How Long Can You Leave Your Car Parked With the Lights On Without Damaging the Battery?
- OPTIMA Batteries
- Las Vegas, NV
Modern cars can fool us sometimes. We think the headlights will automatically shut off after a car has been parked for a few minutes, but sometimes that doesn't happen and the lights are left on. So if that happens to your car, the question then becomes- How long can I leave my car parked with the lights on, before I damage the battery? Unfortunately, the quick answer is, "It depends," but we'll offer some clarity that will help you understand how to deal with that situation.
Most car batteries are considered fully-charged when they measure at least 12.6 volts. However, many batteries can still start car engines when they are discharged well below that level, sometimes even into the single digits! That can give us a false sense of security, that our battery is fine after we've left the lights on and/or the vehicle's charging system will recharge the battery.
If you've left your vehicle parked with the lights on, the best course of action is to make sure your battery gets fully-recharged with a battery charger as soon as possible. While it's possible that your vehicle's charging system may be able to fully-recharge the battery, that doesn't happen in many instances and even in the ones where it does, the alternator can generate a lot of heat in doing that, which can shorten the lifespan of the alternator, which is far more expensive to replace than a battery.
If your lights discharged your battery so much, that you had to jump-start your vehicle, then you should definitely find a battery charger as soon as possible. If you don't do that, you'll likely find yourself in a cycle of deeply-discharged batteries and jump-starts, until either the battery fails (expensive) or the charging system fails (even more expensive).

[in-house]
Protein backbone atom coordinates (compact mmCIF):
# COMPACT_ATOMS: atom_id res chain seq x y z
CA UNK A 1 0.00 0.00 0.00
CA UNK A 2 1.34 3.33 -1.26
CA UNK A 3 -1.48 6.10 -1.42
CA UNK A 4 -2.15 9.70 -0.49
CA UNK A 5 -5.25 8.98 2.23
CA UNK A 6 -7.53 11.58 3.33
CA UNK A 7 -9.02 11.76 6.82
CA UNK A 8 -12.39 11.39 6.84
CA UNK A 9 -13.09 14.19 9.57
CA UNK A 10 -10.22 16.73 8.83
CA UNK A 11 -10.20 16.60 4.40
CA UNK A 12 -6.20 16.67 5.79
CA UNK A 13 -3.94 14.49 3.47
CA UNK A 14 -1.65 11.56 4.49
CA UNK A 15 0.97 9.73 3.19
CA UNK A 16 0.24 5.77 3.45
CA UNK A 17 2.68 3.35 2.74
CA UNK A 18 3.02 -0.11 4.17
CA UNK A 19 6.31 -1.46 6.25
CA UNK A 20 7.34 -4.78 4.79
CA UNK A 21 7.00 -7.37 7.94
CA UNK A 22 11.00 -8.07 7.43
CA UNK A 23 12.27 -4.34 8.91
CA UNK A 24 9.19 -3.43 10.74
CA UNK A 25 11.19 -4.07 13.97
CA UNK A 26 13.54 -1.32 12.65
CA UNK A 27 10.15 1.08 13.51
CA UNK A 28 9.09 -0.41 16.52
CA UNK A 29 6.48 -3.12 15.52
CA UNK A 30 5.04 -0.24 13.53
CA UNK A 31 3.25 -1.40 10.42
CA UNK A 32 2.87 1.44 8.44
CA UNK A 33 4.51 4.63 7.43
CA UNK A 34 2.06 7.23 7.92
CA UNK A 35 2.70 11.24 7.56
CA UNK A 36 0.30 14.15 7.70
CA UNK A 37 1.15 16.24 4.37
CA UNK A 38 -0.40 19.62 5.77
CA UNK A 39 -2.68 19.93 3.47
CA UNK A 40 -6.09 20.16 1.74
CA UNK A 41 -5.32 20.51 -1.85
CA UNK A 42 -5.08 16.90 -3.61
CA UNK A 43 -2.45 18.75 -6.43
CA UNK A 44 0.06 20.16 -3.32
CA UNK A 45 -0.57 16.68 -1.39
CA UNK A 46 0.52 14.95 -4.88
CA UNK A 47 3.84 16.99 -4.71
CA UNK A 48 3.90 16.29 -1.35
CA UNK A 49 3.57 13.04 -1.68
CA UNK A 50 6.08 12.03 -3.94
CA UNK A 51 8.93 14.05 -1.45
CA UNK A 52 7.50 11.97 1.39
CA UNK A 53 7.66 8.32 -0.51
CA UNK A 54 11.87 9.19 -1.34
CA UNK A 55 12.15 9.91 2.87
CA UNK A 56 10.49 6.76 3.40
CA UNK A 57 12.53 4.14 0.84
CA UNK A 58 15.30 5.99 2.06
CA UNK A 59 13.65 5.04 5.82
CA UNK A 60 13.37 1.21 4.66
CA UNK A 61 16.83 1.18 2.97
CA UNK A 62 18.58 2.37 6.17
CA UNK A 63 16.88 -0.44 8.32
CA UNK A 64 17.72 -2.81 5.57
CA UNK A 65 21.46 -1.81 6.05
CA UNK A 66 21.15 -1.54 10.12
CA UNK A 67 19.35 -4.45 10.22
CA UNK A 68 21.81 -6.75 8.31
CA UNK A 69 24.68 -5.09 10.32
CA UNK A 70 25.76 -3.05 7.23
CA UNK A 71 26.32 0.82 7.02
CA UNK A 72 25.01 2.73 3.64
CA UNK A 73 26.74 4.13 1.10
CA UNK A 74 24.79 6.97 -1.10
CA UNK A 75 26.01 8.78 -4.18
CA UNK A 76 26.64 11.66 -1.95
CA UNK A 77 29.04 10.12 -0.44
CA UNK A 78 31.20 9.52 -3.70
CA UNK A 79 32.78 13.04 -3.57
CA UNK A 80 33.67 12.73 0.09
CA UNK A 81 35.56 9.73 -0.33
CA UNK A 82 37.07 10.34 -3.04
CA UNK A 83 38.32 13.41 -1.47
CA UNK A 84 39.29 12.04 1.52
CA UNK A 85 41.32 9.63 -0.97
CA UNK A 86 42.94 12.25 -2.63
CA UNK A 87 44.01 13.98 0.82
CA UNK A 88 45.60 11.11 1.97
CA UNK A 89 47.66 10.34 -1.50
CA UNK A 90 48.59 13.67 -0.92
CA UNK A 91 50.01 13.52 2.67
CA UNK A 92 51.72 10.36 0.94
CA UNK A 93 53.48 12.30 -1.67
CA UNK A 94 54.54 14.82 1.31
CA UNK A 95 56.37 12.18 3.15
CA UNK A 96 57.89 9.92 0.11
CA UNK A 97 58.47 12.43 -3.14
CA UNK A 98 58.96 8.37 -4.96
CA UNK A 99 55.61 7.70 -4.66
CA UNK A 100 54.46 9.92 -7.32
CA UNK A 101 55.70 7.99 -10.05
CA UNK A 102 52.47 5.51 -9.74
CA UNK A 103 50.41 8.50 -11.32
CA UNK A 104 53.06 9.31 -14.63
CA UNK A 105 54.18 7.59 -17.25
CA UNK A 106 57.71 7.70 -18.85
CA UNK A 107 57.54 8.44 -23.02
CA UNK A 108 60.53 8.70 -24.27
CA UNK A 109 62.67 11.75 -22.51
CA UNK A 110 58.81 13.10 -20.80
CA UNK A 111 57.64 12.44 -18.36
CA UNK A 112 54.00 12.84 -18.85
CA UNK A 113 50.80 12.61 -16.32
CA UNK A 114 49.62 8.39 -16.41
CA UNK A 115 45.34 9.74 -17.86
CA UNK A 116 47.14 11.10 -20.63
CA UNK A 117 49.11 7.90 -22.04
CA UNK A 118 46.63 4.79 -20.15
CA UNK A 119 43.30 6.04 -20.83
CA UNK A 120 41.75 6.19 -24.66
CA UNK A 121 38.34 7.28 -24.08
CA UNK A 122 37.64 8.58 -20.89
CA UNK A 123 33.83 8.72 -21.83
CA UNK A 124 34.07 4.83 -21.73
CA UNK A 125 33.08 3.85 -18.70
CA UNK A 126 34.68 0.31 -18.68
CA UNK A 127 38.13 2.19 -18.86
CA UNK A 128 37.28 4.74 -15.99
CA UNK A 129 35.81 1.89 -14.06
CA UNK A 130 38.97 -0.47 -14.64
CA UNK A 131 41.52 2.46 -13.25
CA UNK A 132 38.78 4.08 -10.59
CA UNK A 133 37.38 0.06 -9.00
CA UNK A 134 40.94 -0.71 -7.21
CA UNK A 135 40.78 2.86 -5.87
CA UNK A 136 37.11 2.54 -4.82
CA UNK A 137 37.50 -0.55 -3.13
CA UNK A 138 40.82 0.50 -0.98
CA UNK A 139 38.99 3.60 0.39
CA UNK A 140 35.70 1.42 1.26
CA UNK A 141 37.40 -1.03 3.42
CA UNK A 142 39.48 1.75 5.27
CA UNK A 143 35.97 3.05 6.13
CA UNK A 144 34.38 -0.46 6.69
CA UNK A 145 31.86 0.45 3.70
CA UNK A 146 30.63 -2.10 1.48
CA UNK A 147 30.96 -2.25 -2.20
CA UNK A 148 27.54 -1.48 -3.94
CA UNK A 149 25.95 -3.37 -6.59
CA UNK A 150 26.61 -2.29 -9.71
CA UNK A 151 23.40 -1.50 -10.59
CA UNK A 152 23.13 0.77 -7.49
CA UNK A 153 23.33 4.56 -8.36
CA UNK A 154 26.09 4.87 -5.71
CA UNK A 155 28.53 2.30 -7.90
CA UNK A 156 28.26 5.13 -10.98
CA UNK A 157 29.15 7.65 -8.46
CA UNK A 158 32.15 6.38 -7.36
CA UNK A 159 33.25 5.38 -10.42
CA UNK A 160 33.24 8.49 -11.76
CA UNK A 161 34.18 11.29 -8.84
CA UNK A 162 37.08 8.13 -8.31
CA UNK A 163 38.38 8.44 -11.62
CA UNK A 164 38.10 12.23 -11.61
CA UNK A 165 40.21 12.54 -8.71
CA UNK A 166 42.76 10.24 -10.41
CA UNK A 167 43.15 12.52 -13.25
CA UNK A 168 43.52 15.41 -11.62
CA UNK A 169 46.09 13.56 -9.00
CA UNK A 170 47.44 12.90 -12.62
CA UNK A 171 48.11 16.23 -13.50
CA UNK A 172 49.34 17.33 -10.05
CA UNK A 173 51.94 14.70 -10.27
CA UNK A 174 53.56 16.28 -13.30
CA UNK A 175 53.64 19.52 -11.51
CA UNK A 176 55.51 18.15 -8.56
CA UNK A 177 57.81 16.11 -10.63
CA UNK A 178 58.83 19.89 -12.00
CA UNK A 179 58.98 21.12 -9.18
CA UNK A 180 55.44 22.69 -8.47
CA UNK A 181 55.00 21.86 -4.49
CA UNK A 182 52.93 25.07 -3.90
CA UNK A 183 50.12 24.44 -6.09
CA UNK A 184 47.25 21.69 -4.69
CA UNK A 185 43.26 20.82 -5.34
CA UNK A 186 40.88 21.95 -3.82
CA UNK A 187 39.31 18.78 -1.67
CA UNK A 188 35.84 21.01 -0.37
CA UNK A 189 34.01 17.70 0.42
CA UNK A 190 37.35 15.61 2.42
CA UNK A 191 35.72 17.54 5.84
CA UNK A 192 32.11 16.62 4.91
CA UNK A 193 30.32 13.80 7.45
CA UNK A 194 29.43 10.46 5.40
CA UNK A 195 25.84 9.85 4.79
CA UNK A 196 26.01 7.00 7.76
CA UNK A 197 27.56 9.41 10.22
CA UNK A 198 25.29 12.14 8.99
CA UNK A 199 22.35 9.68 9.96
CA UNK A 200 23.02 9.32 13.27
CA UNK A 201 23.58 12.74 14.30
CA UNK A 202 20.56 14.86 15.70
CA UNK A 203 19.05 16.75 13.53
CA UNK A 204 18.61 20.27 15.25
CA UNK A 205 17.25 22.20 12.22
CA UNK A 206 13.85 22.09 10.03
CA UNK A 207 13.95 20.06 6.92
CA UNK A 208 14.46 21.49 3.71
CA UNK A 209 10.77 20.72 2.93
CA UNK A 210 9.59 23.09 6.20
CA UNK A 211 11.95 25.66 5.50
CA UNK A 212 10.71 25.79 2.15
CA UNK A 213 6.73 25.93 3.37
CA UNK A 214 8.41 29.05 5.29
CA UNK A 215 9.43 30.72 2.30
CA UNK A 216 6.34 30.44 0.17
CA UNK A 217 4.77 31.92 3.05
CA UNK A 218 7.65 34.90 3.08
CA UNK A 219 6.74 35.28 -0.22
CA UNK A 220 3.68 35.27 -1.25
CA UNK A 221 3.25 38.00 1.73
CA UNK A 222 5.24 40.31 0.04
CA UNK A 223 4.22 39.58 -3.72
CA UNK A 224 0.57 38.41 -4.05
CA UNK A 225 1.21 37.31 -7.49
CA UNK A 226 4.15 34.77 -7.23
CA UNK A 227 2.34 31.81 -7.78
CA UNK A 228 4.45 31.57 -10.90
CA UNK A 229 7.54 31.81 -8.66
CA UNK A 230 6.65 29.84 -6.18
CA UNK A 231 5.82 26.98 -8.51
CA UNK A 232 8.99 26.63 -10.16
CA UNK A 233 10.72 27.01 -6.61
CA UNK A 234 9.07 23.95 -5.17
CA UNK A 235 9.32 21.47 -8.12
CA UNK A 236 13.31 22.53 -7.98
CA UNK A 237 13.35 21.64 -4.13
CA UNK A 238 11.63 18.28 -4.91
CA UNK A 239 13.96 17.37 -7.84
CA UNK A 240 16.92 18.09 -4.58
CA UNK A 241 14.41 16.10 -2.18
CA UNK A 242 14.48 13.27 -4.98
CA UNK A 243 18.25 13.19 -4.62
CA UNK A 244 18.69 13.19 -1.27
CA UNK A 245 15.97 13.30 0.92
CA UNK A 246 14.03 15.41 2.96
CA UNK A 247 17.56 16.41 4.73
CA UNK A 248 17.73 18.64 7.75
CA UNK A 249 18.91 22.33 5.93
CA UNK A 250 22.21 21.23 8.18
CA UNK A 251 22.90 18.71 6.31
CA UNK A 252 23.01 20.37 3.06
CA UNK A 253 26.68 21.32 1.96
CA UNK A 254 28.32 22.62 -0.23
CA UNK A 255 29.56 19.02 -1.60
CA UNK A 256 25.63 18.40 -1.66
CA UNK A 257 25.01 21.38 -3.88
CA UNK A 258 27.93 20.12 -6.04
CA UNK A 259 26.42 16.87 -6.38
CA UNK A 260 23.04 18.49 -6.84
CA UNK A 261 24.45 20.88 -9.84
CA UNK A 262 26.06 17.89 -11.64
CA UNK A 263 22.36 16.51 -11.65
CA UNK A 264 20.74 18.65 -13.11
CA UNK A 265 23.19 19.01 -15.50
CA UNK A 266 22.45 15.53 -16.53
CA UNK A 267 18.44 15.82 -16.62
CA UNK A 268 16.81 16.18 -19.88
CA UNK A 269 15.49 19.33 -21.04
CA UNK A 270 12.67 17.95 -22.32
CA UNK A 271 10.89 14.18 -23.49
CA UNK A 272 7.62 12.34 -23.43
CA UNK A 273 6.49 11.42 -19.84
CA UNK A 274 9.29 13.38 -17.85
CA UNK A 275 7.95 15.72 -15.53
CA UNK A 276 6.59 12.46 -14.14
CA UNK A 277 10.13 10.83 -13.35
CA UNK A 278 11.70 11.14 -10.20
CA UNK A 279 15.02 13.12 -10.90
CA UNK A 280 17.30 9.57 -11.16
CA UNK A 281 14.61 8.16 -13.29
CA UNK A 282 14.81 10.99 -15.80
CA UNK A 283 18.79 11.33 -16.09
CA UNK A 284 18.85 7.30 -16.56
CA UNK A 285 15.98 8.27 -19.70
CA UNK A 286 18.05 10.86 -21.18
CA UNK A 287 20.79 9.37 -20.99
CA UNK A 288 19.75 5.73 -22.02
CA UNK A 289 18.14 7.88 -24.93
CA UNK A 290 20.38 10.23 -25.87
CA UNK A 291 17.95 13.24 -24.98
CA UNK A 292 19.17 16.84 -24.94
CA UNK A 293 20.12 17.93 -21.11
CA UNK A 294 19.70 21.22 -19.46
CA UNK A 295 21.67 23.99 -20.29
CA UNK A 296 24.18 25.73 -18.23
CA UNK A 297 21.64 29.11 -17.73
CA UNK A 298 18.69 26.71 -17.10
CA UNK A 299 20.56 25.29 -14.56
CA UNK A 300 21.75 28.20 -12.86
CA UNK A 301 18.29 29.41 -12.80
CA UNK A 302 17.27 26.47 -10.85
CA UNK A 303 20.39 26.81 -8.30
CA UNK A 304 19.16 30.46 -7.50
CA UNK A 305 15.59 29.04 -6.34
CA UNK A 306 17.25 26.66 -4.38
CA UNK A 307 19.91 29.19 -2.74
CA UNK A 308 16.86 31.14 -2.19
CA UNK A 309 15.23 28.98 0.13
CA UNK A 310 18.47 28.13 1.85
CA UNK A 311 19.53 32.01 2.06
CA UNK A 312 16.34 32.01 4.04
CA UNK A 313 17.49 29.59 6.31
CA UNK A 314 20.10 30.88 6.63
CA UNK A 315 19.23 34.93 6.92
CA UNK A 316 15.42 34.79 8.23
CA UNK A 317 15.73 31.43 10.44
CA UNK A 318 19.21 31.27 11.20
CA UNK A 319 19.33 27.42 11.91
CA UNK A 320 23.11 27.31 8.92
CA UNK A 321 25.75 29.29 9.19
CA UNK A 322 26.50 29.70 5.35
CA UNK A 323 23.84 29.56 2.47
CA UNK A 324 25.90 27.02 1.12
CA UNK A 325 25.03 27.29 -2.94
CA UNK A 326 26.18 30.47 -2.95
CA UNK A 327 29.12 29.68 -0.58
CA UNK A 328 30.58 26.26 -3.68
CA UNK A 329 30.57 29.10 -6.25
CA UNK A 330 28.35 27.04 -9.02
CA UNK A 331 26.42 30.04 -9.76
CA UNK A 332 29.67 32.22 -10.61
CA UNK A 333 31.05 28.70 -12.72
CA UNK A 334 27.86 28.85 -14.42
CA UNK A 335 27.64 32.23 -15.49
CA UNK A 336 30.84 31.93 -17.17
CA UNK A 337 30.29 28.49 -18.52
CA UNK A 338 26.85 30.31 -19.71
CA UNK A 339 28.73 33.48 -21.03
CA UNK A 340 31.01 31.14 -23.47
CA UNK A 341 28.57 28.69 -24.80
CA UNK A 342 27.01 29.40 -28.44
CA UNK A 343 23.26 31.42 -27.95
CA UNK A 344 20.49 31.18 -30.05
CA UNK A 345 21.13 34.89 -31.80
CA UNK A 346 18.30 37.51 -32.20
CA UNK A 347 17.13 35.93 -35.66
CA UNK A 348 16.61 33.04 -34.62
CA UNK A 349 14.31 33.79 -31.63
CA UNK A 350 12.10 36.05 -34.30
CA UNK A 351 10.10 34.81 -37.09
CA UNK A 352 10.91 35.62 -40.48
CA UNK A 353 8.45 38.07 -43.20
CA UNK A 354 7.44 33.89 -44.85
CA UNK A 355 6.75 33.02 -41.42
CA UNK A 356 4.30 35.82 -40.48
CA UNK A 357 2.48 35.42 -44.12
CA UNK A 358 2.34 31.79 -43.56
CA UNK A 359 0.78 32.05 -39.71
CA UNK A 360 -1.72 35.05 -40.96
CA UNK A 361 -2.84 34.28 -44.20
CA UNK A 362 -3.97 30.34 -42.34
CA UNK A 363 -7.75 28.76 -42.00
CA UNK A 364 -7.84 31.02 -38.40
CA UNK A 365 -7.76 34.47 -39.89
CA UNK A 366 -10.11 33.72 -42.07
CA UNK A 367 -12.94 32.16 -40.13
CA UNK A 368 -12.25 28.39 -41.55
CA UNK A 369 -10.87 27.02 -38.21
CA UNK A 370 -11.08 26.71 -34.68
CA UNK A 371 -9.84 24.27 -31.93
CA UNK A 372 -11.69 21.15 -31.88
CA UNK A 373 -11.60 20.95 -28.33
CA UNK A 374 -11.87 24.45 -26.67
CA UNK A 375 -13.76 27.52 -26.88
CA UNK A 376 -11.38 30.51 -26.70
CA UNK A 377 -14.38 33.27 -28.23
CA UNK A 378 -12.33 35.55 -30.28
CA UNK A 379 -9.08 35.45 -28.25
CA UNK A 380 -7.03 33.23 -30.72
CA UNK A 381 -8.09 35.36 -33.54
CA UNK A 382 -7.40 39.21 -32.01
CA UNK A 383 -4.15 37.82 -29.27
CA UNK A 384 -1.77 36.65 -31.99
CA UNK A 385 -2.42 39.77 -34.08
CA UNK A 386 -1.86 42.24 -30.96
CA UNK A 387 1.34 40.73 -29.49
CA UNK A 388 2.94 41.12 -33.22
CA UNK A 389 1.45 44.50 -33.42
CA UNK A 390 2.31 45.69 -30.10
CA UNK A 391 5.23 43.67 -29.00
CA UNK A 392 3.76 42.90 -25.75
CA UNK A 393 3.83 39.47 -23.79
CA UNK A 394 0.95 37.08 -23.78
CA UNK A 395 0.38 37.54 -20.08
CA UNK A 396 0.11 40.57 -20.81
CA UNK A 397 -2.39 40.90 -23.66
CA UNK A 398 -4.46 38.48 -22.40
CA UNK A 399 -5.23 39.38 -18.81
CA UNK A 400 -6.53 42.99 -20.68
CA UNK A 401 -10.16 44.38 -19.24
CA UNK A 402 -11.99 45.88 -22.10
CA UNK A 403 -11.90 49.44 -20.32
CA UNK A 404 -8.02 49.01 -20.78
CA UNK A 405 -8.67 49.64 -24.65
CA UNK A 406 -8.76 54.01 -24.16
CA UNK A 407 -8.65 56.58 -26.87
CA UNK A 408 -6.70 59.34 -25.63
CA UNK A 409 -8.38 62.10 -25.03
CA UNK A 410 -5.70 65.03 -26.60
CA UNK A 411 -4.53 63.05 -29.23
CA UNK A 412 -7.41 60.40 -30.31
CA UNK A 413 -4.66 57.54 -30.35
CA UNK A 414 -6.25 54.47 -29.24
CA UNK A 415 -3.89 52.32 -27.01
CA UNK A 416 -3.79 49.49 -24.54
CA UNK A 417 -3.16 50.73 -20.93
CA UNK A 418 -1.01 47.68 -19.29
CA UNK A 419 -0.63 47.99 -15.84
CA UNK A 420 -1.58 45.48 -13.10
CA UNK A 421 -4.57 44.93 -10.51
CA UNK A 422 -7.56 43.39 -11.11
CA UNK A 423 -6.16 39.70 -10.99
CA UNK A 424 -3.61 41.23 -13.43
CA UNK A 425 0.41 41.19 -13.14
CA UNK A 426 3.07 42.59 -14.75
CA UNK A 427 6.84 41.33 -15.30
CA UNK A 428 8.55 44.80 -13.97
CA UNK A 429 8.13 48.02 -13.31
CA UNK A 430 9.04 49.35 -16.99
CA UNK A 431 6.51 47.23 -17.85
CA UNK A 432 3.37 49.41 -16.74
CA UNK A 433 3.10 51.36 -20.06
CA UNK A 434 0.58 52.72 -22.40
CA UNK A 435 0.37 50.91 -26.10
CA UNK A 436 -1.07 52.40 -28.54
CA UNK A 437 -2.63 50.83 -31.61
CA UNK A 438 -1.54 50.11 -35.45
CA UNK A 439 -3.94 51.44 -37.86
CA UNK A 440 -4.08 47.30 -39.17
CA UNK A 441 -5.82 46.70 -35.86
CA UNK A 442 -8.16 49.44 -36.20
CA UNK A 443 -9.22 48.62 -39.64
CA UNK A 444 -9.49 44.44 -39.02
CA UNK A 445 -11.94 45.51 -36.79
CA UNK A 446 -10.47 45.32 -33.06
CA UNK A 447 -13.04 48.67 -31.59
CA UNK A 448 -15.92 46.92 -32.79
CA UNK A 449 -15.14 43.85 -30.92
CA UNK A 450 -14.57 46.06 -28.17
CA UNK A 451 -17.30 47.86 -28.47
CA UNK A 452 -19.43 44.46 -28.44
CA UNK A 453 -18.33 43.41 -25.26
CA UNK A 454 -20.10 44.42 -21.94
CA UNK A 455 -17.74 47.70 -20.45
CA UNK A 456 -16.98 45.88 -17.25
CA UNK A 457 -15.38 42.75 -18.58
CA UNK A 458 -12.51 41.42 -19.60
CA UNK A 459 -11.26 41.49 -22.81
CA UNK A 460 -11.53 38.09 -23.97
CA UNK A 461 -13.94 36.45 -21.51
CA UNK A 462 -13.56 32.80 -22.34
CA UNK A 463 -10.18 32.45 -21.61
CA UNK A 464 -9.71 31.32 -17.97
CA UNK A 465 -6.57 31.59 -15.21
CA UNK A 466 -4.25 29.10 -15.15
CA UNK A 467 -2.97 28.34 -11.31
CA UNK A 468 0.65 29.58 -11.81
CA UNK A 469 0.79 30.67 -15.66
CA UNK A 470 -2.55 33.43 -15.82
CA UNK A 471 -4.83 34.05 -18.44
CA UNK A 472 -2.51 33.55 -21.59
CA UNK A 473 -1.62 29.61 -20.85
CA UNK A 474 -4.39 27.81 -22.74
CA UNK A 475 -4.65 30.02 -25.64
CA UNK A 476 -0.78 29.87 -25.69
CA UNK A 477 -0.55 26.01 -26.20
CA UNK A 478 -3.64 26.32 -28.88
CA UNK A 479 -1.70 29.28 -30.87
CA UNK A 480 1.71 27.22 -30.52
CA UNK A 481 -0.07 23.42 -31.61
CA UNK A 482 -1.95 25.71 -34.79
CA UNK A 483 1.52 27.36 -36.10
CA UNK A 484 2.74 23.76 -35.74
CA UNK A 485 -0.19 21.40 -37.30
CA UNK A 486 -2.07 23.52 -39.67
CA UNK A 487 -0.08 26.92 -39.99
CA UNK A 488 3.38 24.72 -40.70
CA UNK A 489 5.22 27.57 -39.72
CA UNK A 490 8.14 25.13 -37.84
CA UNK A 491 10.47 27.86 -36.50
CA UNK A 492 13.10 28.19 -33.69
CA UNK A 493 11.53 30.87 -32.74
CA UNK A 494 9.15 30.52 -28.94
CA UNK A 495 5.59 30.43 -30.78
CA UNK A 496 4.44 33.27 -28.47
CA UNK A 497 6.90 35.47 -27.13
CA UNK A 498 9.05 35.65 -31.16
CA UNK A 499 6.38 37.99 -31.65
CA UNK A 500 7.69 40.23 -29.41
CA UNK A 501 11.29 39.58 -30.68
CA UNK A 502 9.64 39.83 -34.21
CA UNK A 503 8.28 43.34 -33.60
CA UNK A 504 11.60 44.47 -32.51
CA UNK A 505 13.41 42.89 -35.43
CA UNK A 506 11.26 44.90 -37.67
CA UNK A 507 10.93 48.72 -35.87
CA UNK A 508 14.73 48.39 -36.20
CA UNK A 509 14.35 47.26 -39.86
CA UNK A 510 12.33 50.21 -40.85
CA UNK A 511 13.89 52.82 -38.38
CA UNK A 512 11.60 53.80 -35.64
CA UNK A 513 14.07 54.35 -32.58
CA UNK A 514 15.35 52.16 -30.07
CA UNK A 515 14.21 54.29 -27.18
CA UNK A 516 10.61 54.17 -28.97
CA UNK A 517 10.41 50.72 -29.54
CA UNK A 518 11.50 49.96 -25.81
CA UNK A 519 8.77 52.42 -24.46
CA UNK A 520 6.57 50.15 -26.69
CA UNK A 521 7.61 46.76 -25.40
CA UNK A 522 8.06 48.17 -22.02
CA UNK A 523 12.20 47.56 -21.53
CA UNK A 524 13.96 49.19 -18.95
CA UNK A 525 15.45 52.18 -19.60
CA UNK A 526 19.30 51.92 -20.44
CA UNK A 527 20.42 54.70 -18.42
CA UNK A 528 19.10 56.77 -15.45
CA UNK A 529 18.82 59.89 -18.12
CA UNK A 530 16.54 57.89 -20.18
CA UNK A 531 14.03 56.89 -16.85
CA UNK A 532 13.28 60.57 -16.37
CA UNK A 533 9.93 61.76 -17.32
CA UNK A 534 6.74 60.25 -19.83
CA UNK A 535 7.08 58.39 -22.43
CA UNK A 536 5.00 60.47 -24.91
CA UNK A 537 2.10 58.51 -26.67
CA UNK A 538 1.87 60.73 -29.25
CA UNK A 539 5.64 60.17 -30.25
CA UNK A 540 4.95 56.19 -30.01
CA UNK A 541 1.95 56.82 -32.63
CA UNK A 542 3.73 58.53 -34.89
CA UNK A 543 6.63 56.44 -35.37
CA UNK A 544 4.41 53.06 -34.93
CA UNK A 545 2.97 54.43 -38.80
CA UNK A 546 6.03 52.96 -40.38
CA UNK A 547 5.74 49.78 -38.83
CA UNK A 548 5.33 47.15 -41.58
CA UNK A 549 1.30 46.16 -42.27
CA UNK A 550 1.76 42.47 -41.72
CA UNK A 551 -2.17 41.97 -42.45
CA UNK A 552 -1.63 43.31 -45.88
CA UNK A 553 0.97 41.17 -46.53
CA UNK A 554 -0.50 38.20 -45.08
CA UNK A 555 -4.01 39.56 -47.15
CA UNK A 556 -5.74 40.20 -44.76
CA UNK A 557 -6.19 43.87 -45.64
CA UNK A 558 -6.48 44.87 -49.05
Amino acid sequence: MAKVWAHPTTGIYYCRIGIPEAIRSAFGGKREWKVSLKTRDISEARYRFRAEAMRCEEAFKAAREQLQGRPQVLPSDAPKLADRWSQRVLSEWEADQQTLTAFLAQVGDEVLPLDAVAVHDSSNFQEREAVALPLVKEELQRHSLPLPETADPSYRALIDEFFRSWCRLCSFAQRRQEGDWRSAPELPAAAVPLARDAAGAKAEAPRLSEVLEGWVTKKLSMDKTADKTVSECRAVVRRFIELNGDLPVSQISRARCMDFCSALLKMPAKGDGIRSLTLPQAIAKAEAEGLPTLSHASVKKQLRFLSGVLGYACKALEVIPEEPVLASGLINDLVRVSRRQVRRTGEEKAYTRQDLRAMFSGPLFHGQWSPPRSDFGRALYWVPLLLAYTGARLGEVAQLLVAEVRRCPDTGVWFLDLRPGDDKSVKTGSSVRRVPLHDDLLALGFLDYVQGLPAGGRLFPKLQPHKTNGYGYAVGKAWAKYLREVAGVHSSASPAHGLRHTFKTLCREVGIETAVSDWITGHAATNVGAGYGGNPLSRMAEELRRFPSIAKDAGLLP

Car batteries are consumable items with finite lifespans, so while it's possible that you caused minimal damage to the battery, by leaving the car parked with the lights on, you definitely moved it closer to it's ultimate demise by doing so. It could last several more days, months or even years, depending on a multitude of factors, including how old the battery is, how deeply the battery was discharged, how long it was left in a discharged state, the temperature the battery lives in and the service history of the battery.
For example, a nearly-new battery that ran the lights for a few hours and was immediately recharged when discovered is probably fine. However, if the battery was already six years old, you left the light on over the weekend and didn't get it charged up for several more days after that, then it would probably be a good idea to have the battery load-tested by a battery professional. Most auto parts stores can do perform a load test for you and many won't even charge you for the service!
Having a load test performed on that battery or any other that has been deeply-discharged will probably offer you the best peace of mind you'll get, after you've discovered the mistake and fully-charged your battery.